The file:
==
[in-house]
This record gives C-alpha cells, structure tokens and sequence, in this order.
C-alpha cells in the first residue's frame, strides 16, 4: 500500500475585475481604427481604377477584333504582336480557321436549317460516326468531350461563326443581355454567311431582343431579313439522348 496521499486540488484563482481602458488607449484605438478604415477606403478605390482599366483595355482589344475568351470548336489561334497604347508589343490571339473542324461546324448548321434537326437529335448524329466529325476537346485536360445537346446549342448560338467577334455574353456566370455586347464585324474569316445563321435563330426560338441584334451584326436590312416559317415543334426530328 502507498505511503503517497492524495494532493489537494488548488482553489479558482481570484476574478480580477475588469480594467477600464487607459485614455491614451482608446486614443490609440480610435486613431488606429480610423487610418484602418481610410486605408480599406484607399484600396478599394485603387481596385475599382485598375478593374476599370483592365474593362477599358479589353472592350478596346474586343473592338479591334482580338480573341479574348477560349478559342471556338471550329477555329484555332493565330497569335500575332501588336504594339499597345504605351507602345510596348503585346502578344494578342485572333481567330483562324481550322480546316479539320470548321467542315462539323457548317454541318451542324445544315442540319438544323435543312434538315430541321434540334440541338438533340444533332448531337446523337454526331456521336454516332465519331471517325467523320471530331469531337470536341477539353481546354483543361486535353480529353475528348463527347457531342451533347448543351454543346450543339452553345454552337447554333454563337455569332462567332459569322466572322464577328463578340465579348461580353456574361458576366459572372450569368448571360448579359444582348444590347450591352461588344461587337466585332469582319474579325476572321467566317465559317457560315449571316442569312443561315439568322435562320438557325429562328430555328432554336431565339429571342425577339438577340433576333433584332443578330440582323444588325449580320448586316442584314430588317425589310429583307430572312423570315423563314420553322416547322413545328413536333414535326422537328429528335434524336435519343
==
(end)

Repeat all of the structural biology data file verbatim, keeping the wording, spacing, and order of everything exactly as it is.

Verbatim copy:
[in-house]
This record gives C-alpha cells, structure tokens and sequence, in this order.
C-alpha cells in the first residue's frame, strides 16, 4: 500500500475585475481604427481604377477584333504582336480557321436549317460516326468531350461563326443581355454567311431582343431579313439522348 496521499486540488484563482481602458488607449484605438478604415477606403478605390482599366483595355482589344475568351470548336489561334497604347508589343490571339473542324461546324448548321434537326437529335448524329466529325476537346485536360445537346446549342448560338467577334455574353456566370455586347464585324474569316445563321435563330426560338441584334451584326436590312416559317415543334426530328 502507498505511503503517497492524495494532493489537494488548488482553489479558482481570484476574478480580477475588469480594467477600464487607459485614455491614451482608446486614443490609440480610435486613431488606429480610423487610418484602418481610410486605408480599406484607399484600396478599394485603387481596385475599382485598375478593374476599370483592365474593362477599358479589353472592350478596346474586343473592338479591334482580338480573341479574348477560349478559342471556338471550329477555329484555332493565330497569335500575332501588336504594339499597345504605351507602345510596348503585346502578344494578342485572333481567330483562324481550322480546316479539320470548321467542315462539323457548317454541318451542324445544315442540319438544323435543312434538315430541321434540334440541338438533340444533332448531337446523337454526331456521336454516332465519331471517325467523320471530331469531337470536341477539353481546354483543361486535353480529353475528348463527347457531342451533347448543351454543346450543339452553345454552337447554333454563337455569332462567332459569322466572322464577328463578340465579348461580353456574361458576366459572372450569368448571360448579359444582348444590347450591352461588344461587337466585332469582319474579325476572321467566317465559317457560315449571316442569312443561315439568322435562320438557325429562328430555328432554336431565339429571342425577339438577340433576333433584332443578330440582323444588325449580320448586316442584314430588317425589310429583307430572312423570315423563314420553322416547322413545328413536333414535326422537328429528335434524336435519343